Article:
Opening Statement from the September 2020 CCPM Forecaster
Originally published on August 31, 2020 (pre-market release)
The absence of consistent improvements in the U.S. labor market serves as one of many indicators confirming our long-held view that recovery from the COVID-induced global recession will be long and difficult. Notably, during the period of recovery additional risks could materialize thereby adding further strain to recovery efforts.
Aside from shorter-term variables which might impact commodities pricing, it is important to keep in mind that interest rates are likely to remain very low for an extended period as a reflection of reduced output.
Changes to Monetary Policy
On August 27, Fed Chairman Powell announced a new strategy to address persistent undershooting of the Fed’s inflation target. Although the Fed’s inflation target is 2%, moving forward the Fed will allow inflation to rise higher than 2% for some undetermined time period in order to boost the overall average inflation rate to 2% over the past several years.
Powell’s rational for the change in monetary policy is based on his claim that the persistently low average inflation rate has caused a series of economic problems. Fed also expects the move will boost employment.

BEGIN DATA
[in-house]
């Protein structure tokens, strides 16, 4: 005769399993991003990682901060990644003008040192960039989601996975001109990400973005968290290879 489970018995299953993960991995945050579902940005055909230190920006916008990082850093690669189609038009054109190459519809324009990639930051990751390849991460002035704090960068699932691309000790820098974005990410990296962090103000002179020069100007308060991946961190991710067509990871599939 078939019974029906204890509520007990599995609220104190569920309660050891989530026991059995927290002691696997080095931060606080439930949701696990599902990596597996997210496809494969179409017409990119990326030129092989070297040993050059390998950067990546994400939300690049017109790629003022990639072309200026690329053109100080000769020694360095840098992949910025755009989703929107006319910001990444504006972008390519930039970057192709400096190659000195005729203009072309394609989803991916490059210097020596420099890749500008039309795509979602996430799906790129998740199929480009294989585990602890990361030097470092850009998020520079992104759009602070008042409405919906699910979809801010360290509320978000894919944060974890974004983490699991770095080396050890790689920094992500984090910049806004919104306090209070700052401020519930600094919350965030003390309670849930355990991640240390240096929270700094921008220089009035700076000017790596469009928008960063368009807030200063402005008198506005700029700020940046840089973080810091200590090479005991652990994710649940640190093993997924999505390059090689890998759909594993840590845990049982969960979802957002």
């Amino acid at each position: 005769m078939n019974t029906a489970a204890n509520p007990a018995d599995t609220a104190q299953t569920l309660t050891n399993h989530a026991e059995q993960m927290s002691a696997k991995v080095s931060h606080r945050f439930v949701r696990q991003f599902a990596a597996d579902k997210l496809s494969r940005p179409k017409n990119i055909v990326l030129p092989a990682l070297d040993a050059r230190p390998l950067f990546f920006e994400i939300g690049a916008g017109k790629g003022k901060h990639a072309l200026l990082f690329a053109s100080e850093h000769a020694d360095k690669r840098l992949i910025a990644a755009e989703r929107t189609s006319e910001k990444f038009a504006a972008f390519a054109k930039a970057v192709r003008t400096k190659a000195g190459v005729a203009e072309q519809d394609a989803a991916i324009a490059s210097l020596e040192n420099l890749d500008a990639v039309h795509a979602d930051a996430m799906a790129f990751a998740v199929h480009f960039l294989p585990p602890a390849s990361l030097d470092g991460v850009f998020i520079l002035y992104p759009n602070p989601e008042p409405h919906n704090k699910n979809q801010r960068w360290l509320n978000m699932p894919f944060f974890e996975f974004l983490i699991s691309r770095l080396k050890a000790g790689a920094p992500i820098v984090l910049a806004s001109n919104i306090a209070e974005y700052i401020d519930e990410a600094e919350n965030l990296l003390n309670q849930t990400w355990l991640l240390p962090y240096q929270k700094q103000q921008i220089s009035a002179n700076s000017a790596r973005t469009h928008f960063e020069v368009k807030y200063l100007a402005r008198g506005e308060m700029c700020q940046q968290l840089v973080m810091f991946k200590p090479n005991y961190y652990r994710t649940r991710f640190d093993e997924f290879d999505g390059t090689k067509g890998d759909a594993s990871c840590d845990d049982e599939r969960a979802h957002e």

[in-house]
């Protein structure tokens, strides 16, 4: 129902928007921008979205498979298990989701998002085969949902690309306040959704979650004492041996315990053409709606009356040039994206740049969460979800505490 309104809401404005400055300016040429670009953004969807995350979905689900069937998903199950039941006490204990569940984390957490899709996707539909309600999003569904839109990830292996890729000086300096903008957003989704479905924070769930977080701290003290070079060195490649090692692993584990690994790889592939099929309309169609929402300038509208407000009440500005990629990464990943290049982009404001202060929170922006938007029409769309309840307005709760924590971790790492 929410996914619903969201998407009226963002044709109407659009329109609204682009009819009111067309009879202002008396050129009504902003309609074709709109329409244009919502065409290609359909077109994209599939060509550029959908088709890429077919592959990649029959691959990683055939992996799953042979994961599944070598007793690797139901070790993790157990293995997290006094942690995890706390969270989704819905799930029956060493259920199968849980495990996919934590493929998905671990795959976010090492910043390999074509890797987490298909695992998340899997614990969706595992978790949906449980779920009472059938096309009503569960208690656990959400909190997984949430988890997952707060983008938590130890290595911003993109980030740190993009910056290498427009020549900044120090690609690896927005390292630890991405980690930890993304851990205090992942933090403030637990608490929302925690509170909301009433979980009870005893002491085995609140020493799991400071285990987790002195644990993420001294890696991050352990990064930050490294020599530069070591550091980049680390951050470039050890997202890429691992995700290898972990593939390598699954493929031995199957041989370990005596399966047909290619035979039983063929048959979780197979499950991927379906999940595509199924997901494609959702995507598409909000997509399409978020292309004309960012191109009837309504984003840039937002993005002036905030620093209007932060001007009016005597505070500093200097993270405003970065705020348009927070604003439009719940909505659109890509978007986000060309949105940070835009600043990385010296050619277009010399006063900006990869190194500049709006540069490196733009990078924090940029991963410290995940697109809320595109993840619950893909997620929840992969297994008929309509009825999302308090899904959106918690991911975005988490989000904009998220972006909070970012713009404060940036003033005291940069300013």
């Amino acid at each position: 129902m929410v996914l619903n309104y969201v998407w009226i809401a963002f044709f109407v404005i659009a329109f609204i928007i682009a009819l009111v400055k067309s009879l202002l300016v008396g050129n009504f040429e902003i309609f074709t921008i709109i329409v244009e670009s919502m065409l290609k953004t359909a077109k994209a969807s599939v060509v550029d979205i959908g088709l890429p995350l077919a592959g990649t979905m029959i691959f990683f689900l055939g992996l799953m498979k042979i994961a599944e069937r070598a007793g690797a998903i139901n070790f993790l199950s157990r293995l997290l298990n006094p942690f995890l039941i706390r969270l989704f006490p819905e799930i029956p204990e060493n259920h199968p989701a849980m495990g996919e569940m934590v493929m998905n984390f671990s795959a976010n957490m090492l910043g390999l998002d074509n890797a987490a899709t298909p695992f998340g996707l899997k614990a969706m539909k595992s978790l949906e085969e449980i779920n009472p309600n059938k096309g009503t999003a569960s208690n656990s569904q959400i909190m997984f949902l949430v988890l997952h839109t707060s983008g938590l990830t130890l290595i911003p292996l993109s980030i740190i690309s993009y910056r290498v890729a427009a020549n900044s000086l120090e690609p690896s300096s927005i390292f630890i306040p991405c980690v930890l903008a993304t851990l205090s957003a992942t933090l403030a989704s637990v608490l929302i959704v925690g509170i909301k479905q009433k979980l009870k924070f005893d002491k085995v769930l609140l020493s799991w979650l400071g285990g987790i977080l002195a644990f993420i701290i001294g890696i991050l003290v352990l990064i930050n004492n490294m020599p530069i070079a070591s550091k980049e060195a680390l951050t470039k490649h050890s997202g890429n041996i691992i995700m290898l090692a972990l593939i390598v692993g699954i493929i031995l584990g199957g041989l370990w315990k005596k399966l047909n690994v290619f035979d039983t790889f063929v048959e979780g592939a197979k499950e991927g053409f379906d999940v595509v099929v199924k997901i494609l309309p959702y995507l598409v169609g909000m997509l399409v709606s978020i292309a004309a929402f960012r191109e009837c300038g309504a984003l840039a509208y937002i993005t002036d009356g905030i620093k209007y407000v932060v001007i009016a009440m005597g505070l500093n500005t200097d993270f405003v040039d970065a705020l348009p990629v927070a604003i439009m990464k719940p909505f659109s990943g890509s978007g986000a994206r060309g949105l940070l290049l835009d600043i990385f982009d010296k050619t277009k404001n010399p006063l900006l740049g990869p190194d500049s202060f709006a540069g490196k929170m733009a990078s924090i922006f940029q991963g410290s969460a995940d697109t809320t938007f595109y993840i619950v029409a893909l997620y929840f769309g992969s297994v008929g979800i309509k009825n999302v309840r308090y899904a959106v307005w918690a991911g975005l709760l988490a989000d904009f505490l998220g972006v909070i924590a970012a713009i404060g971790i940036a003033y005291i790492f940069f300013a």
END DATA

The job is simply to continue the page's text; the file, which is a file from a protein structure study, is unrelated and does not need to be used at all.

However, we believe it has been persistently low interest rates (which have been the response from the Fed to combat low inflation) which have led to numerous economic problems, not low inflation. Moreover, the current high unemployment rate has nothing to do with inflation. Remember that officials shut down the economy and this caused job losses.
In reality, low inflation is good for the economy and it is good for consumers. But low inflation does not mandate low interest rates unless you are trying to raise inflation. Thus, interest rates could...
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